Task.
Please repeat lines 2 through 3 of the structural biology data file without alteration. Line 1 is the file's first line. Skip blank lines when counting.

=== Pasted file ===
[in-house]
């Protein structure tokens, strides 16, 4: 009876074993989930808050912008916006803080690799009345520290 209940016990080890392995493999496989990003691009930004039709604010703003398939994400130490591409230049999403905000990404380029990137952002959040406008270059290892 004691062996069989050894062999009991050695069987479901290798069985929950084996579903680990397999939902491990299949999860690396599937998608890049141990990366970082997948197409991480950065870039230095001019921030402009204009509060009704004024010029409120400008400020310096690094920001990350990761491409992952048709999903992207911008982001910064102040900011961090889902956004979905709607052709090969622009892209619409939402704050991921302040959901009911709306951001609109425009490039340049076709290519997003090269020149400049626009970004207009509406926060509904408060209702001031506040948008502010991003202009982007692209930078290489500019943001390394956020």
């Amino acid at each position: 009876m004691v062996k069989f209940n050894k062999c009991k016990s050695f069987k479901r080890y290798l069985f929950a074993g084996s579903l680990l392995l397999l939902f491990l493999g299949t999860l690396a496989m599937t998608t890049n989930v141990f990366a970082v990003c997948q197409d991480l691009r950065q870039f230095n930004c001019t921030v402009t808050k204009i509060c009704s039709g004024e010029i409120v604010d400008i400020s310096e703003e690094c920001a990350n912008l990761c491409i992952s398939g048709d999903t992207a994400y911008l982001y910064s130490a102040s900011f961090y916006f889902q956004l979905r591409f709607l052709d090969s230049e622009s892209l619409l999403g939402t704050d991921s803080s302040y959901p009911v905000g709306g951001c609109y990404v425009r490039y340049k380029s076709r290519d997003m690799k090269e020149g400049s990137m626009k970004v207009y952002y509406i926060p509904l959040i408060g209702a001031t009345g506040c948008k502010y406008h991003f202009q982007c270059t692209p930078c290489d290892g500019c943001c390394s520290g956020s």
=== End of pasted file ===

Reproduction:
């Protein structure tokens, strides 16, 4: 009876074993989930808050912008916006803080690799009345520290 209940016990080890392995493999496989990003691009930004039709604010703003398939994400130490591409230049999403905000990404380029990137952002959040406008270059290892 004691062996069989050894062999009991050695069987479901290798069985929950084996579903680990397999939902491990299949999860690396599937998608890049141990990366970082997948197409991480950065870039230095001019921030402009204009509060009704004024010029409120400008400020310096690094920001990350990761491409992952048709999903992207911008982001910064102040900011961090889902956004979905709607052709090969622009892209619409939402704050991921302040959901009911709306951001609109425009490039340049076709290519997003090269020149400049626009970004207009509406926060509904408060209702001031506040948008502010991003202009982007692209930078290489500019943001390394956020």
């Amino acid at each position: 009876m004691v062996k069989f209940n050894k062999c009991k016990s050695f069987k479901r080890y290798l069985f929950a074993g084996s579903l680990l392995l397999l939902f491990l493999g299949t999860l690396a496989m599937t998608t890049n989930v141990f990366a970082v990003c997948q197409d991480l691009r950065q870039f230095n930004c001019t921030v402009t808050k204009i509060c009704s039709g004024e010029i409120v604010d400008i400020s310096e703003e690094c920001a990350n912008l990761c491409i992952s398939g048709d999903t992207a994400y911008l982001y910064s130490a102040s900011f961090y916006f889902q956004l979905r591409f709607l052709d090969s230049e622009s892209l619409l999403g939402t704050d991921s803080s302040y959901p009911v905000g709306g951001c609109y990404v425009r490039y340049k380029s076709r290519d997003m690799k090269e020149g400049s990137m626009k970004v207009y952002y509406i926060p509904l959040i408060g209702a001031t009345g506040c948008k502010y406008h991003f202009q982007c270059t692209p930078c290489d290892g500019c943001c390394s520290g956020s």